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5 Signs Of Canine Separation Anxiety And What To Do
If your dog has separation anxiety you’ll know by their destructive, obsessive and or anxious behavior. Typically the unwanted behavior(s) begin 10-45 minutes after their human has left the home and include:
1. Excessive barking or howling
These behaviors typically surface when a traumatic change (from your dog’s point of view) has occurred such as moving to a new home, the loss or addition of a family member whether it be human or canine, after a vacation when you and your dog have spent a lot of time together, after a stay at a boarding facility or shelter (doggie jail) or if their human is working long hours and is absent for extended periods of time.
Even though it’s not fully understood why some dogs suffer from separation anxiety and others do not, it’s clear your dog is having some sort of severe panic response to your absence. Punishing your dog for having a panic response/separation anxiety will only exacerbate an already difficult issue. You need to show your dog through training that being alone is not a threat to their safety.
Please read this information in it’s entirety before making any decisions or beginning any training and/or a de-sensitization process. You must first determine the level of your dog’s panic response before you take any action.
First, don’t get another dog to help your first dog with separation anxiety. This will not solve the problem because the anxiety is related to their human’s absence not loneliness. Don’t crate an anxiety ridden dog. This could worsen their condition. Your dog may also injure themselves attempting to escape the crate. They may howl, urinate and defecate due to their high stress level. Also, simply going to a dog obedience class will not solve the problem of separation anxiety. Training your dog is highly recommended, however it’s not a solution for your dog’s panic response.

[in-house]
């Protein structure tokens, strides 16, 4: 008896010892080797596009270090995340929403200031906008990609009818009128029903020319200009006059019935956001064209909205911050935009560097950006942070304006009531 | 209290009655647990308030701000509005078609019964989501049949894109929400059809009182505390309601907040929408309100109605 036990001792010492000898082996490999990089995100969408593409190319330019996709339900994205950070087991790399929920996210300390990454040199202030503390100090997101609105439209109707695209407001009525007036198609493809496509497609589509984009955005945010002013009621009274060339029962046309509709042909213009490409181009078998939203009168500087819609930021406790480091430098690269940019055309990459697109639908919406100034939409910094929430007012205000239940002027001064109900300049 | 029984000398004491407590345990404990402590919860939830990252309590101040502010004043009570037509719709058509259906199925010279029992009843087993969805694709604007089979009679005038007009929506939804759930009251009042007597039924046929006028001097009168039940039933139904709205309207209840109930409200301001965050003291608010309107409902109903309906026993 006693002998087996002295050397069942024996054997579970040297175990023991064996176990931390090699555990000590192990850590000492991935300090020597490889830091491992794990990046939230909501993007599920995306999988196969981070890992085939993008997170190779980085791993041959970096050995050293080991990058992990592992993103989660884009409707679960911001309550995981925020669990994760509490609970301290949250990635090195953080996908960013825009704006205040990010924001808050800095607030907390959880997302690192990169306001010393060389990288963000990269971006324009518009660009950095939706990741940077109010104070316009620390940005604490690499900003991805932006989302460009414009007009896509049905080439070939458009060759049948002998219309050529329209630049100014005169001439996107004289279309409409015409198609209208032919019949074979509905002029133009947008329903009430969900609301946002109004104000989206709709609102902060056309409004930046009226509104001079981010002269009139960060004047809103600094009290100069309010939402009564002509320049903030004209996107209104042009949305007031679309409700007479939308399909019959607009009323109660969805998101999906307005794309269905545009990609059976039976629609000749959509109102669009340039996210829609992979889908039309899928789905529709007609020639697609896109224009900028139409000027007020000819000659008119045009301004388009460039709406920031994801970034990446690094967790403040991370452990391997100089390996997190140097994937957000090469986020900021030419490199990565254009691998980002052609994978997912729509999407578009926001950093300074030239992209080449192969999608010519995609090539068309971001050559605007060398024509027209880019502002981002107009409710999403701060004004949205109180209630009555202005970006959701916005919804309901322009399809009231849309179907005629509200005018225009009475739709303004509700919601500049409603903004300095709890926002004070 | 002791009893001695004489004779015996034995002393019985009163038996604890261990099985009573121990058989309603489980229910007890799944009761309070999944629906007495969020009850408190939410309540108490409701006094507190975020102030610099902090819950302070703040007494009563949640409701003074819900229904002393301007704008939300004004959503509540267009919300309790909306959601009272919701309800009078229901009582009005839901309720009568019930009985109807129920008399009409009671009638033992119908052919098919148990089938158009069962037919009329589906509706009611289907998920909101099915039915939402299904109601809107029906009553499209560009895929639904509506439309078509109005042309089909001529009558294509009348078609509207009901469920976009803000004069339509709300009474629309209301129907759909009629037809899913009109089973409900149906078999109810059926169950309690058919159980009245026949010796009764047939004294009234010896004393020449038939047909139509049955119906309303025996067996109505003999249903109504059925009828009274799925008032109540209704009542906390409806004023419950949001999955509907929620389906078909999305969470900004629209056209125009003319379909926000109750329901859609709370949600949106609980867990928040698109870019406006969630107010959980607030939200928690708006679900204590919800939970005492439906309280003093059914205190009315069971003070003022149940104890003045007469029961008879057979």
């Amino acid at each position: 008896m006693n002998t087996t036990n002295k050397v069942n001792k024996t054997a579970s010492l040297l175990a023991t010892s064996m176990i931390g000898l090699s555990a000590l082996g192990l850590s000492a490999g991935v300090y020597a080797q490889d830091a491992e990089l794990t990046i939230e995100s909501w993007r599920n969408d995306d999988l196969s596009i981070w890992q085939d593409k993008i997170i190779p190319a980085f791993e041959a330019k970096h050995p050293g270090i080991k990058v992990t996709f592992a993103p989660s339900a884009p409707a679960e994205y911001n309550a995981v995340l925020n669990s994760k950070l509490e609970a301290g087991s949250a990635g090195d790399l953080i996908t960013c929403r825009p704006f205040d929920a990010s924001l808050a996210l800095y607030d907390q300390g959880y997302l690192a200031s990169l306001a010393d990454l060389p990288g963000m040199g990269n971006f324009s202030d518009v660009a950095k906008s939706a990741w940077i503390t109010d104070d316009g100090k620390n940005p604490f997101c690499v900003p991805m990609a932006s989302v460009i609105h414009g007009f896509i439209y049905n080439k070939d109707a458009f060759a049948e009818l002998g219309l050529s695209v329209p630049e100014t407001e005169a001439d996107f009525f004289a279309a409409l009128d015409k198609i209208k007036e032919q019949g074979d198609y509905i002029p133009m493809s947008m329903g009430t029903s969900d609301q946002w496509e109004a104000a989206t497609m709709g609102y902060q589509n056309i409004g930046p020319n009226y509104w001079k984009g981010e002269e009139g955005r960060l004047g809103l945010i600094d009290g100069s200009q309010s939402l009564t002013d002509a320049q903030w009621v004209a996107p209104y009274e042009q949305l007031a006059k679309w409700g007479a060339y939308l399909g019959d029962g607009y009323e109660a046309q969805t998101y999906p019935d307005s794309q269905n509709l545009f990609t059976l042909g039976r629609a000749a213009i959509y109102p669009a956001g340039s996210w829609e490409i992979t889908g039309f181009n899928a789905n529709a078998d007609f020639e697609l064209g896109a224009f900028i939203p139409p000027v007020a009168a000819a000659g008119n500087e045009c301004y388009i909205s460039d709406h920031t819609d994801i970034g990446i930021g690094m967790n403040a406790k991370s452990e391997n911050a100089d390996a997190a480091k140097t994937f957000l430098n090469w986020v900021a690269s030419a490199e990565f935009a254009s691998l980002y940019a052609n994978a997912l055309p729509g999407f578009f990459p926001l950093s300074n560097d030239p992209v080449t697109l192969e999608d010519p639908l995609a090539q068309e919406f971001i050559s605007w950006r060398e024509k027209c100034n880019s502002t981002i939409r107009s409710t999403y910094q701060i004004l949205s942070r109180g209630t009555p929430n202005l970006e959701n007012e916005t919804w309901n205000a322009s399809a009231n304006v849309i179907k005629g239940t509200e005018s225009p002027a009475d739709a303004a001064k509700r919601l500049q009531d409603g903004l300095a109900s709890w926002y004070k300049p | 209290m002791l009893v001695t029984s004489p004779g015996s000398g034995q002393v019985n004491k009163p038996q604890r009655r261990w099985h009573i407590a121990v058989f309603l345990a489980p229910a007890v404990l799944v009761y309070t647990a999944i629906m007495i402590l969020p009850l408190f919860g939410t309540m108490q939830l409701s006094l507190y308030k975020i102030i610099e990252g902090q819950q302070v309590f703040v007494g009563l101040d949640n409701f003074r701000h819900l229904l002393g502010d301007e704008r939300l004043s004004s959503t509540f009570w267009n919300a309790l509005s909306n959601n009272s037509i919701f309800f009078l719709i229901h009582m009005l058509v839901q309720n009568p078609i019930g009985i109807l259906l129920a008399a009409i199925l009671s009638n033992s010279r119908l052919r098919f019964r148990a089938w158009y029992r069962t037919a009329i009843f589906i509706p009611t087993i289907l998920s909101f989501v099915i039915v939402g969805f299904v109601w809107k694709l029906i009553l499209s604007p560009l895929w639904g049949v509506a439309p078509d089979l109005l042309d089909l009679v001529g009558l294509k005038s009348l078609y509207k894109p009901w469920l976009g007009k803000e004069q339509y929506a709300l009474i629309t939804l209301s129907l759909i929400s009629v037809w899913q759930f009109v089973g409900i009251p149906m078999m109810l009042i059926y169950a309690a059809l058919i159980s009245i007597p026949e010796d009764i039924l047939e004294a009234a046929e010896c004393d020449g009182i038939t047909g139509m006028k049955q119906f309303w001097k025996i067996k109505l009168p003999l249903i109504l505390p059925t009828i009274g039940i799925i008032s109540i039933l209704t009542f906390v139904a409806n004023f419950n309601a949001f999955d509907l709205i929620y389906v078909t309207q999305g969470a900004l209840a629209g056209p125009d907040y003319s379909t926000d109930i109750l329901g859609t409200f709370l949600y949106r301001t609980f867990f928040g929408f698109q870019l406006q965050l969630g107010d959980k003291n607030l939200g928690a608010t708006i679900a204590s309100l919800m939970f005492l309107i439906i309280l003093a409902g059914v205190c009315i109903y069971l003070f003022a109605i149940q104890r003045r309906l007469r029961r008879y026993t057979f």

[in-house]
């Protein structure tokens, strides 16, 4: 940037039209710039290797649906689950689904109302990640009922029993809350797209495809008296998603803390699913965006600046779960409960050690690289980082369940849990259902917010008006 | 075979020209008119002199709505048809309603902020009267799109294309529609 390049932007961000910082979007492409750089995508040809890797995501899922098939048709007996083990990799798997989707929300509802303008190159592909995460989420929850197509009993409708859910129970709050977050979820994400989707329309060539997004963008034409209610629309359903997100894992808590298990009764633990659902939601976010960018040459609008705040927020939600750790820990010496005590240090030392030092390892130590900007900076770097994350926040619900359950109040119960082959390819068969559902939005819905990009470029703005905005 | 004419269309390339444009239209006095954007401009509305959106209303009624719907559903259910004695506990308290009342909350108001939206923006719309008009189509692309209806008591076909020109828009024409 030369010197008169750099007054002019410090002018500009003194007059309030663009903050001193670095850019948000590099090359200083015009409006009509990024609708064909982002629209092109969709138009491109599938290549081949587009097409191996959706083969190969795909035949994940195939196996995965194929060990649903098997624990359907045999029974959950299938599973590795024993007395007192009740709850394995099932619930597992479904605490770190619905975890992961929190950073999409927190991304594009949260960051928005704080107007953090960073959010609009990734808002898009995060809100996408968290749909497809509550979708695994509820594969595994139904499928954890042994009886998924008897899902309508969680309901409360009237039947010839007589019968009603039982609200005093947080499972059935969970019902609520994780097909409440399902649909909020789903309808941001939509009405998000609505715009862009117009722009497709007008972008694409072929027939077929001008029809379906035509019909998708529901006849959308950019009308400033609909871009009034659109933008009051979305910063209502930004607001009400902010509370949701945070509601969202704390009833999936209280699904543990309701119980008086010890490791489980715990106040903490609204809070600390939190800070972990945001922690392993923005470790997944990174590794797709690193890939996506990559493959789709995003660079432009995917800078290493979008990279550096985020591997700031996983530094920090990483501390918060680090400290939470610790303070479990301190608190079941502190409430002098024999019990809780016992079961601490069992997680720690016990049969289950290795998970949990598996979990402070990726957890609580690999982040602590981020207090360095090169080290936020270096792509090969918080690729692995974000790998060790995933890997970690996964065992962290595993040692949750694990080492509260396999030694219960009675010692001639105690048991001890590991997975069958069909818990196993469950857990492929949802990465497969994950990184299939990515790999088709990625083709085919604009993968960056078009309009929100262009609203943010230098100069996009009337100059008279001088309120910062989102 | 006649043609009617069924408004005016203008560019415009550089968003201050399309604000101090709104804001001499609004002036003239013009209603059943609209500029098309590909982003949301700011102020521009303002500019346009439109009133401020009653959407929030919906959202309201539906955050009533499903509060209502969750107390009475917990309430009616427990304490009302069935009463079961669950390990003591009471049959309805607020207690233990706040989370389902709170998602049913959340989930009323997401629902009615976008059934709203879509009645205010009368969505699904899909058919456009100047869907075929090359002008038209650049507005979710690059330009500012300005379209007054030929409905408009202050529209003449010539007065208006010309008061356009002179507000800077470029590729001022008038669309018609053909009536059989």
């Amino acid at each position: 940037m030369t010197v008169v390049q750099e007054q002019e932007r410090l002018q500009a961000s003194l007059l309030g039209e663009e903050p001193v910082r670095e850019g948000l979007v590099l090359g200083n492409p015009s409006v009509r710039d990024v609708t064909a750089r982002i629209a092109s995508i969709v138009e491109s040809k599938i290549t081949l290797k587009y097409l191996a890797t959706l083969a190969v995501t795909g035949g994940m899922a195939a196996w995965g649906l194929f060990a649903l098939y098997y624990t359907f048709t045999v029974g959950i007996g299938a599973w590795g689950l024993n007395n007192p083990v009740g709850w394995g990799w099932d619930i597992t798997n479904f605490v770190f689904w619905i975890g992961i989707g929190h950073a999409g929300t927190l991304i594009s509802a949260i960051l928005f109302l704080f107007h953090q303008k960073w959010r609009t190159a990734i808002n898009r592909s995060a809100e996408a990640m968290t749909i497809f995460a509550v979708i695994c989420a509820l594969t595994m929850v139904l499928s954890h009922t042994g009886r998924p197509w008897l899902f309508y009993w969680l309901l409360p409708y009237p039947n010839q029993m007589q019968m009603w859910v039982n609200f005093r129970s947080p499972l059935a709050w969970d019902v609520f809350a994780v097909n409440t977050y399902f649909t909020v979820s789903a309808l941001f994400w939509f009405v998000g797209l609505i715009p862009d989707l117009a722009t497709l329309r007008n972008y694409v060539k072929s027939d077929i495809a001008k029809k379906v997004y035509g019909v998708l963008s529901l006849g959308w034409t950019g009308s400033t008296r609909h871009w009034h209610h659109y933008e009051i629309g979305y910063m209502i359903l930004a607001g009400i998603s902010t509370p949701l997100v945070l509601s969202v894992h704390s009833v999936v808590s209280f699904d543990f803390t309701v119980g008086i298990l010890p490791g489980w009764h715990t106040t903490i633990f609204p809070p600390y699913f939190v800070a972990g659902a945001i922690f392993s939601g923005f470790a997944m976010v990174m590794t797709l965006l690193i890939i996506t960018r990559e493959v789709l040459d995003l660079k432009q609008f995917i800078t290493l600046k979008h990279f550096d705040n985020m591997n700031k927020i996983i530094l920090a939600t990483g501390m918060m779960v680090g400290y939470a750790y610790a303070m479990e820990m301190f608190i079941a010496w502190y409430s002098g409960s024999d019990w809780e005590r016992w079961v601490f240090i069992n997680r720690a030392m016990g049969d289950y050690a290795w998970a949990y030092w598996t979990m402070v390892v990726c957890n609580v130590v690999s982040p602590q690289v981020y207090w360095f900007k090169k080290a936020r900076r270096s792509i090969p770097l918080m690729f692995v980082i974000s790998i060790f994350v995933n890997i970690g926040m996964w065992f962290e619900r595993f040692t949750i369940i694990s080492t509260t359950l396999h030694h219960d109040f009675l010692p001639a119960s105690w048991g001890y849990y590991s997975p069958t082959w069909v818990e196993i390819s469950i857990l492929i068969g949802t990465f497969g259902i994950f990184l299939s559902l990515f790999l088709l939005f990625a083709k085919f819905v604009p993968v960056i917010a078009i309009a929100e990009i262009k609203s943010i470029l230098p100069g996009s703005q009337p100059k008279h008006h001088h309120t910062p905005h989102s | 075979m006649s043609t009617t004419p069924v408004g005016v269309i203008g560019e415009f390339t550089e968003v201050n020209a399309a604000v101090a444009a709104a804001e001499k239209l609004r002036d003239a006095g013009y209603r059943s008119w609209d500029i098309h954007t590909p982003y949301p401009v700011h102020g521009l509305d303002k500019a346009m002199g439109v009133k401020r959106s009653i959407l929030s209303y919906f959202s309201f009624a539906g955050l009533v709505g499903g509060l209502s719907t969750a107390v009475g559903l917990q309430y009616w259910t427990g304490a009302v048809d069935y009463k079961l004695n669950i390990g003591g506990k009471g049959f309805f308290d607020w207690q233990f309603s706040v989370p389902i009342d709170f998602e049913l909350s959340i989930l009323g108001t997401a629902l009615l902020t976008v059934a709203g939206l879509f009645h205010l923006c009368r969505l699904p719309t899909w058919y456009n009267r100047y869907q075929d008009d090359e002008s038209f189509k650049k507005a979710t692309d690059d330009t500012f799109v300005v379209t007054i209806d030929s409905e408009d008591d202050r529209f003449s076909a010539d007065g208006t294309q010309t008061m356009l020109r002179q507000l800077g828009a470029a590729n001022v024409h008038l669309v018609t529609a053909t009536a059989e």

Be certain your dog is experiencing separation anxiety by answering the following questions. If four or more answers are yes, re-conditioning is recommended.
1. Your dog detests spending time alone outside, won’t go outside without you.
2. The undesirable behavior/panic response occurs only when they’re left alone (this can be 10 minutes or several hours).
3. Your dog is overly excited, depressed or frantic while you prepare to leave.
4. Your dog follows you like a shadow from room to room when you’re at home.
5. When you arrive home, your dog is close to hysterical/frenzied when they’re greeting you.
The following method(s) are quite useful for minor cases of separation anxiety. For more acute cases, use these training methods along with the desensitization process presented later in this article.
1. When you arrive home be very calm, cool and collected. Wait 2-5 minutes before you greet and pet your dog. This will be difficult for you at first so be strong. When you do greet your dog, have a very calm monotone voice so as to add to their excitement.
2. When you leave your dog, give them a t-shirt or other piece of clothing that you’ve worn recently (the smellier the better).
To begin training for minor cases of separation anxiety chose the word(s) you’ll be using to let your dog know you’re coming back. Make it simple like “I’ll be back” or “I’m coming home”. Next, do something simple like take out the garbage or get the mail. Before exiting, use your cue words and go out the door. At first, only be gone for very short periods of time. This is to convince your dog that you’re coming back very soon (3-5 minutes). You can also turn on the television, radio or a CD plus give them a chew toy along with the cue words to re-direct/re-focus them on something other than their anxiety.
This type of training may take only 5 times to work or it may take 25 times. Set aside time on a day off to help your dog learn that being along is not a threat to their safety. Be sure to use the same word cues and body language every time. Dogs learn through association and classic conditioning, so if you trained them with a toy, the radio and cue words “I’ll be back,” do that every single time and soon your dog will completely understand the routine thereby eliminating or at least significantly reducing their stress response.
Another way to begin work on your dog’s minor panic response is to train them to sit-stay or down-stay with positive reinforcement (this assumes your dog already knows sit or down). Choose either the sit-stay or down-stay and stick with it. Going back and forth will only confuse your dog about what you want. First, use the command “sit” or “down” (whichever one you’ve chosen). Reward your dog with a treat, belly rub or a gentle pat on the head. Next, use the command “stay” and take one step back. Reward your dog. Next, use your command “sit” or “down” and then “stay”. Take 2 steps back. Reward your dog for staying.